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If you've successfully made a picture of a bicycle wheel, but are unhappy with its having just eight spokes, here's a process that'll give you twenty-four. It isn't hard, but it does take precision; you'll need to put things in exactly the right place.
An easier way, without using a grid, but resulting in slightly less even spacing, is how to make 24 spokes using a Wingding symbol.
Open workspace.bmp or workspace.gif. If you haven't made that yet, please read Your workspace file. The infomation there is important, and will make all the difference to easy working. You only need to set up the workspace once and you're all set.
You need a grid built from 64 squares—that is, an 8 by 8 grid.
Either paste one that you've made previously, or build it now. It only takes a few minutes. The easy directions for making a grid are here.
While the Selecton tool is active—either because you just did a Paste From or because you're building a grid—make sure that the lower option—transparent copying—is chosen.
In Paint, if you paste one thing on top of another and then click Undo, it often happens that both things simply disappear. Because of this, it's wise to make copies of both things before you do your pasting.
Zoom right in to 8x. This is the fiddliest part of the whole operation, I promise. Worst comes first!
Click on the Pencil tool and have blue as your foreground color, white as background.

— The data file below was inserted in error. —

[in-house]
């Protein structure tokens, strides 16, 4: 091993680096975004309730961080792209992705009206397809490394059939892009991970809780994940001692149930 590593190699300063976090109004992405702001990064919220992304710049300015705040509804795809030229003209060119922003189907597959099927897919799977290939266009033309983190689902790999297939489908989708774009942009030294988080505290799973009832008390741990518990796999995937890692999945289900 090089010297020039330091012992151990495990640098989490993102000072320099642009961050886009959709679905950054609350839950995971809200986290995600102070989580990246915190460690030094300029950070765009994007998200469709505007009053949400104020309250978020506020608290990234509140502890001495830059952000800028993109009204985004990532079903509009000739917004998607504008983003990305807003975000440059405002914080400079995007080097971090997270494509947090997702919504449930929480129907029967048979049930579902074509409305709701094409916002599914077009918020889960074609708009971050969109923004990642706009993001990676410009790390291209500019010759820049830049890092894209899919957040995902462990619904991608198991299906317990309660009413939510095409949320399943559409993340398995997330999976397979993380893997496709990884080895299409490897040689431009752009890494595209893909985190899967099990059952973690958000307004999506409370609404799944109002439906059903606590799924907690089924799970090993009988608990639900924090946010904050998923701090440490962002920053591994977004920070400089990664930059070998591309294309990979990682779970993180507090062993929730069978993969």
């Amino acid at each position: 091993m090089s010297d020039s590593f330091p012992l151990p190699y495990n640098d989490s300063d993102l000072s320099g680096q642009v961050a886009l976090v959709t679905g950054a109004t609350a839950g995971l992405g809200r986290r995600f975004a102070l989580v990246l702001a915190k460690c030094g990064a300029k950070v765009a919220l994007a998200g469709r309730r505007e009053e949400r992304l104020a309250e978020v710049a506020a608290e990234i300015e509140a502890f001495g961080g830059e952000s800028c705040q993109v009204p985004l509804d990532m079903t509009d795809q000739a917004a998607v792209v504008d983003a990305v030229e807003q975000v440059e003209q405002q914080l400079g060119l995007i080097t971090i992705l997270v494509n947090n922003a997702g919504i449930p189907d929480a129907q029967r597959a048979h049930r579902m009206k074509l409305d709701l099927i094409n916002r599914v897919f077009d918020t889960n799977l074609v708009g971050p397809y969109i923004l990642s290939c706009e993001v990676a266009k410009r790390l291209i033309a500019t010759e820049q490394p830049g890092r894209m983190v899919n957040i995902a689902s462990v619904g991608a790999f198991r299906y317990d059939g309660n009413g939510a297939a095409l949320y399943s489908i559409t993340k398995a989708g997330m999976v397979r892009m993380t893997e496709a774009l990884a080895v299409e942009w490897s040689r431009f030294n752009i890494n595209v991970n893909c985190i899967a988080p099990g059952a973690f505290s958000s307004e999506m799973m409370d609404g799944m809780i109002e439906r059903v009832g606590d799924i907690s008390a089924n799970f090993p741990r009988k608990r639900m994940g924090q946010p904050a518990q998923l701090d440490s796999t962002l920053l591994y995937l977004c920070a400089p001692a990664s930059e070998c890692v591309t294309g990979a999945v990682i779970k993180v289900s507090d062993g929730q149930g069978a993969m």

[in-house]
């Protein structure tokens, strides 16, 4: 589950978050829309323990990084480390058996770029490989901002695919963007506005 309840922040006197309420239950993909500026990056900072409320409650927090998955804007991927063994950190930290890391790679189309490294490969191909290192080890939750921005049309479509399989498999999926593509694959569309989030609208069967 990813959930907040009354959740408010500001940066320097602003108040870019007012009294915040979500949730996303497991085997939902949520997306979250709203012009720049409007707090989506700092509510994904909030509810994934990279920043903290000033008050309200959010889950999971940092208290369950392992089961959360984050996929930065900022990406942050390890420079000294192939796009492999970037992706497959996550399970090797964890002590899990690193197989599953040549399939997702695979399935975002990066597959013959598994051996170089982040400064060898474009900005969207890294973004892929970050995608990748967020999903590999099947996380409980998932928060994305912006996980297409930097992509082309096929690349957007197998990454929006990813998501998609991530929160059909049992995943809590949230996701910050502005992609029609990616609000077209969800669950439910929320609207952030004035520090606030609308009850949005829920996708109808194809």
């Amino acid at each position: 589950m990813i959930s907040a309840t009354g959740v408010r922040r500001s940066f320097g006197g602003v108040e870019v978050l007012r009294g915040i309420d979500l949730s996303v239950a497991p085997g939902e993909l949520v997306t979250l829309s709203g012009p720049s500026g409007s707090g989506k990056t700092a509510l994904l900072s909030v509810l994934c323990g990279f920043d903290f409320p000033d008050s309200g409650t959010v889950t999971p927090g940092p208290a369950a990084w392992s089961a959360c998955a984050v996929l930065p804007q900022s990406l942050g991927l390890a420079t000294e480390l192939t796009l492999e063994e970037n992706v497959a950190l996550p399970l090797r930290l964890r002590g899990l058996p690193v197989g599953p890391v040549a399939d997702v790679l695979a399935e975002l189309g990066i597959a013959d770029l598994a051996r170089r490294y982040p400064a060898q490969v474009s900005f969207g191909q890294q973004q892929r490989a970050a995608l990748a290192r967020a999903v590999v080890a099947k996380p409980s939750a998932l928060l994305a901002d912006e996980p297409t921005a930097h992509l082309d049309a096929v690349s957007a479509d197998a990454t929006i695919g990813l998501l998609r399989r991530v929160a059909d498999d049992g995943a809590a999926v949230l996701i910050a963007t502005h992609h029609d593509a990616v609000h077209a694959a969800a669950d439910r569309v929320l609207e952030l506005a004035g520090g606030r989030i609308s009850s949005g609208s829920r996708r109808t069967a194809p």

Go to the second square on the left.
As accurately as you can, make a mark one third of the way to the next vertical line. You can do that by estimation, or, if you'd rather take the trouble, you can count pixels.
If you want to count pixels, have red as your foreground color and use your right button to knock out every second pixel. If you hit the wrong one, use your left button to make it red again.
Make a short straight line up from the one third point. You can do this with either the Pencil or the Line tool: whichever you prefer. top
Change your foreground color to green.
No need for counting pixels this time. Just locate the second line from the middle and make a short green line directly above it.
Zoom back to normal.
You now have a grid with two little spikes sticking up.
Before you do anything else, use the Rectangular Selection tool to draw a marquee around this shape, including the marks, and Ctrl drag a copy to the bottom or far right of your workspace.
Quite often, if you make a mistake while pasting one shape over another and press Ctrl+z or go Edit > Undo, both pieces disappear entirely. You don't want to start all over again!